South Korea’s SK, Samsung, LG Urge the U.S. to Reconsider Tax Credit Rules
- November 9, 2022
- Posted by: Quatro Strategies
- Category: Legislation
South Korean battery manufacturers SK On, SK Innovation, Samsung and LG Energy Solution (LGES) urged the U.S. government to reconsider electric vehicle (EV) tax credit rules of the Inflation Reduction Act (IRA) in view of the complex supply chain for the industry and not hold the sector to “impossible requirements”. The battery makers expressed their concerns in comments submitted to the U.S. Internal Revenue Service (IRS).
The new EV rules, which say at least 40% of the battery critical minerals need to be from the U.S. or a free trade partner for the EVs to qualify for tax credits, will be implemented from Jan. 1 2023. That figure will gradually rise to 80% in 2027.
“It is extremely difficult to build most clean energy technologies, including EV batteries in the United States, without using certain foreign-made parts and, specifically, raw materials extracted or processed in China,” LGES said.
LGES further stated that a transformation in the battery supply chain cannot occur overnight, urging the U.S. not to hold the industry to “impossible requirements and timelines”.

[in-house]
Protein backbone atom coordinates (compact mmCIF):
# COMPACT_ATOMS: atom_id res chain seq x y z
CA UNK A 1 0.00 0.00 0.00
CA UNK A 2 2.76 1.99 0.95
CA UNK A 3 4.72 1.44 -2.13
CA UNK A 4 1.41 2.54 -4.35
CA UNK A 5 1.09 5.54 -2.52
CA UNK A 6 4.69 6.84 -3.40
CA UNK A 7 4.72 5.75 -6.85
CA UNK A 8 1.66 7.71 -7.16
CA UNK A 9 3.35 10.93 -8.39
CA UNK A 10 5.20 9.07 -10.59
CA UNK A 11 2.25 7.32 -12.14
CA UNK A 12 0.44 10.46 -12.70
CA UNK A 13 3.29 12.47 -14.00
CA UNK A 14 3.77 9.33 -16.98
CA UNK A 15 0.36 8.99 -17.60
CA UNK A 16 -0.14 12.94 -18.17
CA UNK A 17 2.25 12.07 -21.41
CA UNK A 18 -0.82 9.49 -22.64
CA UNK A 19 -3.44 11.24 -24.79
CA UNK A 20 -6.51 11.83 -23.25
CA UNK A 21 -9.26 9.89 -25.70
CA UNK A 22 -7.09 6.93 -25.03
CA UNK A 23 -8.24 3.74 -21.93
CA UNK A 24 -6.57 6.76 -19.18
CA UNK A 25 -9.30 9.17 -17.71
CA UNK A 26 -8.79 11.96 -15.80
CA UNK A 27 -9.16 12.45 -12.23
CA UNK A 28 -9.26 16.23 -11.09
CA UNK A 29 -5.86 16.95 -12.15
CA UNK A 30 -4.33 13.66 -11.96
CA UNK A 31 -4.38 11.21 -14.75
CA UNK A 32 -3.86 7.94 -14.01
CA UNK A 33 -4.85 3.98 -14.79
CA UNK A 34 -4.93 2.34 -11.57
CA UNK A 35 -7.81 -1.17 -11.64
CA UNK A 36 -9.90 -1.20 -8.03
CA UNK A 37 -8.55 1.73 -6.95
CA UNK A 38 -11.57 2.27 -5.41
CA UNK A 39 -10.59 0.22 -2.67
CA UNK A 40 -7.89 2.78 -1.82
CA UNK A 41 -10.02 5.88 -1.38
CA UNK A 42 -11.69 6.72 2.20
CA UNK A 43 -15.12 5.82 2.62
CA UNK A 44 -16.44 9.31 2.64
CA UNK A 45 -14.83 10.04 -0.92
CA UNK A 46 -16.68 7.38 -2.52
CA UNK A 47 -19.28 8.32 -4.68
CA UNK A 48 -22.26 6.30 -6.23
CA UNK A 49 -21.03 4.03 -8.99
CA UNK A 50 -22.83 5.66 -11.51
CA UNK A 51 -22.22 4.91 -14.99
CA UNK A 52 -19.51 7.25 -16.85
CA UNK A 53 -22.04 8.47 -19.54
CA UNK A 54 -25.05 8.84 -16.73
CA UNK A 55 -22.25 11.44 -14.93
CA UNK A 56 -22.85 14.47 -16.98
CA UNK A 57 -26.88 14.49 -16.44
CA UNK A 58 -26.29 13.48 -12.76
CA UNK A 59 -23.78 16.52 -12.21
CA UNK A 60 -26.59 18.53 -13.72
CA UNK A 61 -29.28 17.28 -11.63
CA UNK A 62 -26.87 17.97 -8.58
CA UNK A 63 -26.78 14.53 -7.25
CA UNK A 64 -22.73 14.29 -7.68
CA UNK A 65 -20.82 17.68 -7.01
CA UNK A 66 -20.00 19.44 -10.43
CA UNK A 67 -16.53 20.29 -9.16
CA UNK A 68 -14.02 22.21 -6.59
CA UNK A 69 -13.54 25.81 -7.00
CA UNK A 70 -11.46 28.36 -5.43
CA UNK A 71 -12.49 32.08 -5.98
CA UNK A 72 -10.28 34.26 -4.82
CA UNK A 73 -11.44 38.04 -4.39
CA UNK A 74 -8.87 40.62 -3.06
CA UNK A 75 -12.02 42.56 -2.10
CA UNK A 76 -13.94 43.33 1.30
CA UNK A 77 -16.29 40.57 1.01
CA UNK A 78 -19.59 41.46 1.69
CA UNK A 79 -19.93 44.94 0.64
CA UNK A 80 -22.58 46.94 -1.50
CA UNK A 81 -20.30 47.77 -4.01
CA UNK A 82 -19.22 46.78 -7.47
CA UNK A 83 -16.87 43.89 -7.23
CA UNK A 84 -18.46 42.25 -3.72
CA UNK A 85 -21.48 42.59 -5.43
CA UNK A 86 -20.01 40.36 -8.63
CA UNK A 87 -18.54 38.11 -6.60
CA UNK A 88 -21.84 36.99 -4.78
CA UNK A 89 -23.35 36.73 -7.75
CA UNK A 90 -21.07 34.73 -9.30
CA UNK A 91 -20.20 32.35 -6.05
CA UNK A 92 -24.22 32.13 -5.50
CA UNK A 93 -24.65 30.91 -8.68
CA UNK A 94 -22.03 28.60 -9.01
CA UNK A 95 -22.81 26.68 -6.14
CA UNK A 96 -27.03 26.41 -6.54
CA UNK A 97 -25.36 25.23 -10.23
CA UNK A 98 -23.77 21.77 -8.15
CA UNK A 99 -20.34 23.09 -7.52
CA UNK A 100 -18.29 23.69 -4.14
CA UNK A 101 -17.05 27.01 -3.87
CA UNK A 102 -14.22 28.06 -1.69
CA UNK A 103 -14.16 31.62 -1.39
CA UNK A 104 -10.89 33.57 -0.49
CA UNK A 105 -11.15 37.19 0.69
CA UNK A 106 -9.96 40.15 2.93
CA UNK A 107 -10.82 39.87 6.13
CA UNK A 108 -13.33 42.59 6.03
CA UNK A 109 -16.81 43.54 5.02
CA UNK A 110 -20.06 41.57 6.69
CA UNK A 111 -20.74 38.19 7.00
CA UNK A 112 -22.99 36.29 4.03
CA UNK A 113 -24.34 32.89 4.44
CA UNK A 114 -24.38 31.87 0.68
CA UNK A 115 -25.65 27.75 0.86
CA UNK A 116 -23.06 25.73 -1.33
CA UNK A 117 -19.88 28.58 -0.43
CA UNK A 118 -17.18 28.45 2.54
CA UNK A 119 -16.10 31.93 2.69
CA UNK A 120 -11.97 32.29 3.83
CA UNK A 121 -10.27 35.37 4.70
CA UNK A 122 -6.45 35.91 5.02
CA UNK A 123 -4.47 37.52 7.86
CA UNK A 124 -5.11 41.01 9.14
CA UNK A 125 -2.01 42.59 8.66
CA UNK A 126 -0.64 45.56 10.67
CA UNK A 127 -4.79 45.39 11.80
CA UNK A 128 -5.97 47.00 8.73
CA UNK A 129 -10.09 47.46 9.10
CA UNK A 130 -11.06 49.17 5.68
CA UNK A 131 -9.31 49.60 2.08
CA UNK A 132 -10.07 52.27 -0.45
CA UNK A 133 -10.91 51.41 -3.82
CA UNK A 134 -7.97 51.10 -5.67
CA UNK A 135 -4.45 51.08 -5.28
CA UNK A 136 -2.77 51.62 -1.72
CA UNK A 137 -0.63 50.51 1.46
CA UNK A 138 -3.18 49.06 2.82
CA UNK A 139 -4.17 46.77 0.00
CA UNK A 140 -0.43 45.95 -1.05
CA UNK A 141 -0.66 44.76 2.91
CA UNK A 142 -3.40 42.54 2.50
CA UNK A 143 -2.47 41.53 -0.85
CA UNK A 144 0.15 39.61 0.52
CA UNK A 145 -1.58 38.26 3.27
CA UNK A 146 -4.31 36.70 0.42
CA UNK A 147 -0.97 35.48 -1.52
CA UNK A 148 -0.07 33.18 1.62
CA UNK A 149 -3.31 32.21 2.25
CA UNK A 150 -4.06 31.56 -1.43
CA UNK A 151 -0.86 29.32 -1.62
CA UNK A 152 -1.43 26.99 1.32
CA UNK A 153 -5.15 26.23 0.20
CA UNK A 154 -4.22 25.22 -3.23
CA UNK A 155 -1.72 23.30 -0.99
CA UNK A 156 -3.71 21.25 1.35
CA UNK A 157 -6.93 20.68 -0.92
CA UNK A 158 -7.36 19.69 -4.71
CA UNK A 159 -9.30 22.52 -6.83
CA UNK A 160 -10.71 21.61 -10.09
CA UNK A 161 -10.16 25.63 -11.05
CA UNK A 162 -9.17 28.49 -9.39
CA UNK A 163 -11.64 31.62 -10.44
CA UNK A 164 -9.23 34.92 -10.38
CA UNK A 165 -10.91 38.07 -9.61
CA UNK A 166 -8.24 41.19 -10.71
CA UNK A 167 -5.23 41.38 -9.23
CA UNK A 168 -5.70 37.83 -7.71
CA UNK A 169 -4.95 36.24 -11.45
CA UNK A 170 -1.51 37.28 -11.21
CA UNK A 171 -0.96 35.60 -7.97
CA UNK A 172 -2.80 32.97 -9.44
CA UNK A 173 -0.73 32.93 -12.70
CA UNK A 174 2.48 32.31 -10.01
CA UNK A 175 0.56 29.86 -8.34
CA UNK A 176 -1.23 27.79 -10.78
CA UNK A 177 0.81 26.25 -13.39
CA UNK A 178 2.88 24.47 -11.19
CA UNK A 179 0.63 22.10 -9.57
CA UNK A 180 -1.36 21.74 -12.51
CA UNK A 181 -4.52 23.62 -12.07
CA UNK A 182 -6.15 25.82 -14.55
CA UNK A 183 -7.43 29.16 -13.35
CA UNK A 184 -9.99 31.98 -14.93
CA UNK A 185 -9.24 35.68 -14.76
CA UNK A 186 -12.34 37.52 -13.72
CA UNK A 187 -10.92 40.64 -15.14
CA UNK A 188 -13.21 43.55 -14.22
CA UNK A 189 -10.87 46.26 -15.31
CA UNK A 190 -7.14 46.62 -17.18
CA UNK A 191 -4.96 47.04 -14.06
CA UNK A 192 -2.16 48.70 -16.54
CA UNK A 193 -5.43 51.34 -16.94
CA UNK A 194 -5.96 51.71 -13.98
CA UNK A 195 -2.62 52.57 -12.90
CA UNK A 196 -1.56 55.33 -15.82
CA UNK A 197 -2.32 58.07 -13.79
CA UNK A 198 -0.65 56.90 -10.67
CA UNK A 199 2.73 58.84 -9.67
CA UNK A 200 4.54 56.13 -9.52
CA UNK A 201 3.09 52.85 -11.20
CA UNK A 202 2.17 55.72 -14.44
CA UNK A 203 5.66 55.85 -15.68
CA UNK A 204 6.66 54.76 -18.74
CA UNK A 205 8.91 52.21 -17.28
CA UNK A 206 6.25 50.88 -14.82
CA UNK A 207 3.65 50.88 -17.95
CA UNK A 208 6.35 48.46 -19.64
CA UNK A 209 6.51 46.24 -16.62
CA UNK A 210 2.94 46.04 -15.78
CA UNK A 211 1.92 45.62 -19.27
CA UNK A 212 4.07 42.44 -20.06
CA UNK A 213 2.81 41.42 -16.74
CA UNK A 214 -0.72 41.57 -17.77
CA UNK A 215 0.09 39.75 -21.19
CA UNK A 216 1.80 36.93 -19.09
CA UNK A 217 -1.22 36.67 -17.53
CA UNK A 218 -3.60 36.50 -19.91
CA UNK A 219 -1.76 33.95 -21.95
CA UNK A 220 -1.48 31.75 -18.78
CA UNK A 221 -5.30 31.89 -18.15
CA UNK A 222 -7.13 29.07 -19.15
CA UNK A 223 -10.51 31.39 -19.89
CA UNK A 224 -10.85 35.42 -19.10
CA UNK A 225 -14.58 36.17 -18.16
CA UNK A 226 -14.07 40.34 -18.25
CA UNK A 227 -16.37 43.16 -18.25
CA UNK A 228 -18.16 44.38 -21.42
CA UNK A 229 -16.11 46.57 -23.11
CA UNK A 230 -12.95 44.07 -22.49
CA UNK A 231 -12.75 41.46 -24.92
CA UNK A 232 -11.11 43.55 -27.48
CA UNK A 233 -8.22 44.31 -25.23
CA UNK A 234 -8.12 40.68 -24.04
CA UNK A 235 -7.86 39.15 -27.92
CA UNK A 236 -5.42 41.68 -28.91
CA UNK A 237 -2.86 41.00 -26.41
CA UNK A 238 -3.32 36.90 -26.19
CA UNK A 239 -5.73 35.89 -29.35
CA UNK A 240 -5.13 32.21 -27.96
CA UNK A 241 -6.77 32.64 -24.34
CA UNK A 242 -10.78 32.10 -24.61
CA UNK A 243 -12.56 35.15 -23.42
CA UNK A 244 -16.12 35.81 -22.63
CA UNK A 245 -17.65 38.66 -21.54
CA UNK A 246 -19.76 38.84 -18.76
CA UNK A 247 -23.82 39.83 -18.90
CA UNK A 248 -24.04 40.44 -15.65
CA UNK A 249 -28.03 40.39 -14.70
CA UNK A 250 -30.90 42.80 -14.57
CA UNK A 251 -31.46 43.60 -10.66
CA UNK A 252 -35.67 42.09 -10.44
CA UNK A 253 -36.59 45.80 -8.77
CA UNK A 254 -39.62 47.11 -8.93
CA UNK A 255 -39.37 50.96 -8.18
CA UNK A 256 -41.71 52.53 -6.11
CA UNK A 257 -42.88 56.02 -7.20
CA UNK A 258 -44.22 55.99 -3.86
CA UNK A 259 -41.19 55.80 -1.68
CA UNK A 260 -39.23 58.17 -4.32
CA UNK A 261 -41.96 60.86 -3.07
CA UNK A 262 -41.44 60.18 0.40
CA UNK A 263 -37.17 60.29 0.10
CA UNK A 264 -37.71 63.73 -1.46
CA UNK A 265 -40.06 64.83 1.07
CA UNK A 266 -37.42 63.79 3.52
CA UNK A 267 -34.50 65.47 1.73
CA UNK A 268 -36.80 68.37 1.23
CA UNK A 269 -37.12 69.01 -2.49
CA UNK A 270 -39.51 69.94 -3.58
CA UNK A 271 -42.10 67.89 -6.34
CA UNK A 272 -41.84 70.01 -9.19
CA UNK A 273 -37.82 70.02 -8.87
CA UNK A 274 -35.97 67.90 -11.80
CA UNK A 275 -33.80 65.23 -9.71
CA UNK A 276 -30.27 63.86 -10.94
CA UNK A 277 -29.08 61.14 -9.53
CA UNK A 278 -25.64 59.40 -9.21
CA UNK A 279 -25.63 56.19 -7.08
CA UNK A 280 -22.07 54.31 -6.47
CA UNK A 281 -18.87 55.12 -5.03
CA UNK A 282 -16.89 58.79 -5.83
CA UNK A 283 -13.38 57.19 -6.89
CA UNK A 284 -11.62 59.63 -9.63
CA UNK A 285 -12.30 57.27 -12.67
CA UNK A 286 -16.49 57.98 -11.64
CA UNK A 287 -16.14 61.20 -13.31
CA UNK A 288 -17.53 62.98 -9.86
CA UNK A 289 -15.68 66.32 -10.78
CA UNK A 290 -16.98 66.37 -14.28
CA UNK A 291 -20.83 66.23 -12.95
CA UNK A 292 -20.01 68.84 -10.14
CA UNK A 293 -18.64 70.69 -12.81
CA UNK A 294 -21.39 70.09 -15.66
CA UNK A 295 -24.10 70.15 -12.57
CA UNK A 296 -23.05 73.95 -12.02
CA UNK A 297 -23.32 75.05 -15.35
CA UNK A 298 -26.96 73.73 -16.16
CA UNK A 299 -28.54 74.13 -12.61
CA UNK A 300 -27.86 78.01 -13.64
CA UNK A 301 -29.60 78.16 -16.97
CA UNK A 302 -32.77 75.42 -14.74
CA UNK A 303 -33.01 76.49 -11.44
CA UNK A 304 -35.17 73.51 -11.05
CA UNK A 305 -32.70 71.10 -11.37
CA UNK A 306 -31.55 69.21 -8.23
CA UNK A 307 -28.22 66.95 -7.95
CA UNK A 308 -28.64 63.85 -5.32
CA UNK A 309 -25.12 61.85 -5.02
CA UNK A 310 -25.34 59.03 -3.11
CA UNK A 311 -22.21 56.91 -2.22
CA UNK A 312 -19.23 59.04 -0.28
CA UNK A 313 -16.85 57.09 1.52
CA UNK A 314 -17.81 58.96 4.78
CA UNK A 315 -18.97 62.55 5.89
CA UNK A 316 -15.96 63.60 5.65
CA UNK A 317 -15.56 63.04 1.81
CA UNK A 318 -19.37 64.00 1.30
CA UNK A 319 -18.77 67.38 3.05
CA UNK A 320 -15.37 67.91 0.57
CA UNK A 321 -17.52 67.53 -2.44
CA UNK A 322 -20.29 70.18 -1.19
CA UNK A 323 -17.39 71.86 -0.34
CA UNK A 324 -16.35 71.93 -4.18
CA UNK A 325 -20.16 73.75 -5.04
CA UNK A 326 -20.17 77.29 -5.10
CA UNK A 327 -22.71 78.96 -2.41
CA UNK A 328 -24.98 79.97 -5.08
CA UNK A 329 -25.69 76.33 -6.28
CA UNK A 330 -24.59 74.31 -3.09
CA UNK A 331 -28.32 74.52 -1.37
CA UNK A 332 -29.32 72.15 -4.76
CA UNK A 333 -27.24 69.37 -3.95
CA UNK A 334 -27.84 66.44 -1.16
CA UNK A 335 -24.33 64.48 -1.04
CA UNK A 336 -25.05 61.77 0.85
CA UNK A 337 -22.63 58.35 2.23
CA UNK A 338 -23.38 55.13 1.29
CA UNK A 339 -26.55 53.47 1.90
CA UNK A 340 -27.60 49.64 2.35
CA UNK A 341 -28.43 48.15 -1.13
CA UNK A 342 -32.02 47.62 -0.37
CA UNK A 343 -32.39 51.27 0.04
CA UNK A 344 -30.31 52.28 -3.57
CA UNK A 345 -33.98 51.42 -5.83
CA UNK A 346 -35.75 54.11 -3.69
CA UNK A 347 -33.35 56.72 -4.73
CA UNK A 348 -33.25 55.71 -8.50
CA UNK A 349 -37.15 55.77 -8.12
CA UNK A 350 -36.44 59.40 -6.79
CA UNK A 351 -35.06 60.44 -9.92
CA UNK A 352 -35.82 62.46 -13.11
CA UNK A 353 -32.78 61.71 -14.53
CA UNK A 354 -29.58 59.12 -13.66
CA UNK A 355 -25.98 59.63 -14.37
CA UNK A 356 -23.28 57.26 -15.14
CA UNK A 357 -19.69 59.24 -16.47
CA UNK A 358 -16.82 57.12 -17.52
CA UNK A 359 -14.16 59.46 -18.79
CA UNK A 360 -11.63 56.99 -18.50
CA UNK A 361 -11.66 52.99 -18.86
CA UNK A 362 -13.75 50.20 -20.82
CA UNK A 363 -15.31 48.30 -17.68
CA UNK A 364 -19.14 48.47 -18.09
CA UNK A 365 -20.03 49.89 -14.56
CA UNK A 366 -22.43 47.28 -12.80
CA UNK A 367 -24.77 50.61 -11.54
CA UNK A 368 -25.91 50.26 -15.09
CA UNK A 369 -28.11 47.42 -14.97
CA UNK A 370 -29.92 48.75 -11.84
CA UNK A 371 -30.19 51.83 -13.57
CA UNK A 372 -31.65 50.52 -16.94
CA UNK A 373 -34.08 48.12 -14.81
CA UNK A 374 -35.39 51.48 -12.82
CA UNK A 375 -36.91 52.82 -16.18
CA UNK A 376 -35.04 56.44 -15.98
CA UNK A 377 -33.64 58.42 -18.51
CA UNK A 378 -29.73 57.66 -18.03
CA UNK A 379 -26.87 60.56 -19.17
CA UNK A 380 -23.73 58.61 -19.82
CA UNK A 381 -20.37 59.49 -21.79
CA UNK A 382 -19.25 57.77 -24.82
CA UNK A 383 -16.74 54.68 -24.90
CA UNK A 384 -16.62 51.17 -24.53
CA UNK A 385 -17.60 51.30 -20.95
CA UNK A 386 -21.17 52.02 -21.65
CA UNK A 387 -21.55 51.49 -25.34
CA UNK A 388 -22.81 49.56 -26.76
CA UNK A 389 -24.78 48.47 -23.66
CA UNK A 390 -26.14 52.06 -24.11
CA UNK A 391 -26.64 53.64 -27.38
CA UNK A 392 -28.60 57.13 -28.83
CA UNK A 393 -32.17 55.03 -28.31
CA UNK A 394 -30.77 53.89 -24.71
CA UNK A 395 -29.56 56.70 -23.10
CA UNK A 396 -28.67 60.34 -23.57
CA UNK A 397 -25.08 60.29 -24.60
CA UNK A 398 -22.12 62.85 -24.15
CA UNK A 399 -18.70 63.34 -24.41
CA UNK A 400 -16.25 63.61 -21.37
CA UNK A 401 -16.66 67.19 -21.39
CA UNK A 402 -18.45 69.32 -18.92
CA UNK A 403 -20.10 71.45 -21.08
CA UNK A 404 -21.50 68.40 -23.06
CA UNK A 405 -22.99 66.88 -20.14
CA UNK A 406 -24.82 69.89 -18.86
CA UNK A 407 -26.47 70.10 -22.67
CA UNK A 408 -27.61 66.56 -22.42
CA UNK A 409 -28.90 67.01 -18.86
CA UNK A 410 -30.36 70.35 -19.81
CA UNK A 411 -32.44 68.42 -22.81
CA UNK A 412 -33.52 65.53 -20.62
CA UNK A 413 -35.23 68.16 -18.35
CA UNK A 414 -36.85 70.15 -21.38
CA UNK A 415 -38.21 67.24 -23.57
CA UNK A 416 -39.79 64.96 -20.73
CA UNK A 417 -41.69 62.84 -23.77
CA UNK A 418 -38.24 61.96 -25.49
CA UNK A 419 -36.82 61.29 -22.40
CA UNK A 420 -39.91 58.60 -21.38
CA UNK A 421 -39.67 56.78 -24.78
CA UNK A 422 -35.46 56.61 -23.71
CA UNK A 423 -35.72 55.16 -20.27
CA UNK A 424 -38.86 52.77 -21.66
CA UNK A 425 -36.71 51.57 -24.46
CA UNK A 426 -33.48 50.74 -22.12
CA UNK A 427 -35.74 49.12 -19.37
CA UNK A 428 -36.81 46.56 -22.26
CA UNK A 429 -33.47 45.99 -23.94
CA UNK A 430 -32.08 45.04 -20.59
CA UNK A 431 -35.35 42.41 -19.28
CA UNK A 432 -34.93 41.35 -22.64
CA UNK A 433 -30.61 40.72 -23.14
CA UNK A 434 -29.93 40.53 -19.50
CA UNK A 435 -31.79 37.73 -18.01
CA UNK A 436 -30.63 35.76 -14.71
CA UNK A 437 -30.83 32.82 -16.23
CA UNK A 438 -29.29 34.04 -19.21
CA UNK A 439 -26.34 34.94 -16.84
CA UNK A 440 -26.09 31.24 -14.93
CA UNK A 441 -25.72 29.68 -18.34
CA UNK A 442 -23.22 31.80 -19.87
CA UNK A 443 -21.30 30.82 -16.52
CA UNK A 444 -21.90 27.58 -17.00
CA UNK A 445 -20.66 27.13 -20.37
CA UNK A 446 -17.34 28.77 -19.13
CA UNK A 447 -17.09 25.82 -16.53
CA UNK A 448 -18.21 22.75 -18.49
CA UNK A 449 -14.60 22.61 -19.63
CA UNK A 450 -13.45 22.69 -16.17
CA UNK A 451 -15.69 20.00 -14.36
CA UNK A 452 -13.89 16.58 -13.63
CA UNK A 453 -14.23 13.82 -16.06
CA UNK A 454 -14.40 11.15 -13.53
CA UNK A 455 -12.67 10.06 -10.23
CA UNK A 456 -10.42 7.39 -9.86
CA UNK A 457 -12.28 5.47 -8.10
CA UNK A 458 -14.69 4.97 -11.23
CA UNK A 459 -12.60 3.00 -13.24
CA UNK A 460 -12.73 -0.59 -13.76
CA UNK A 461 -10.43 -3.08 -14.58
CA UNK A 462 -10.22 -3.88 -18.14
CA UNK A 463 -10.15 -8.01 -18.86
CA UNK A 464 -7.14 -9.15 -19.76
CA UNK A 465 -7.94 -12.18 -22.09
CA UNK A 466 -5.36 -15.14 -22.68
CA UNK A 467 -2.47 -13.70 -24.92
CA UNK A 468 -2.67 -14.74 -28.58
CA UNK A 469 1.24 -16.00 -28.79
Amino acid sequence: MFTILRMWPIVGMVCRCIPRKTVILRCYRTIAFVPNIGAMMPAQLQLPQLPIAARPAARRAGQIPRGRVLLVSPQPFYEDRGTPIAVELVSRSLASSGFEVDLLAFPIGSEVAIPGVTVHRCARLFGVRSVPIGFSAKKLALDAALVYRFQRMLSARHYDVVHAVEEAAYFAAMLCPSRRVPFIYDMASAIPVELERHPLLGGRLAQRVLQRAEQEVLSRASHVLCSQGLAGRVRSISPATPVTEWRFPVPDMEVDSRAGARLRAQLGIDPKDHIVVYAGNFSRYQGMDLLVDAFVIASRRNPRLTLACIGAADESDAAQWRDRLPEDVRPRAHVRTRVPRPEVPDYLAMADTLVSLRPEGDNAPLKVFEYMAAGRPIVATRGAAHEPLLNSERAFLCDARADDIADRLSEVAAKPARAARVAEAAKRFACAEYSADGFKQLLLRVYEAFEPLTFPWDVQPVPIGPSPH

LGES, SK On and Samsung SDI, three major South Korean battery makers that supply to automakers such as Tesla, General Motors and Ford among others, together command more than a quarter of the global EV battery market.
“A limited interpretation would also risk unintended market outcomes, such as sudden price hikes for suppliers in specific countries, and unnecessarily concentrate processing in limited places. Such market distortions could create artificial costs and barriers along the supply chain,” SK On said.
LGES has also asked the United States to establish a confidential process to share battery composition, pricing and sourcing information with the Treasury Department to ensure that such sensitive information is not disclosed to competitors.
The U.S. Treasury and IRS started seeking public comment on the new law last month. A total of 821 comments from automakers, parts makers as well as foreign governments have been submitted to the IRS.
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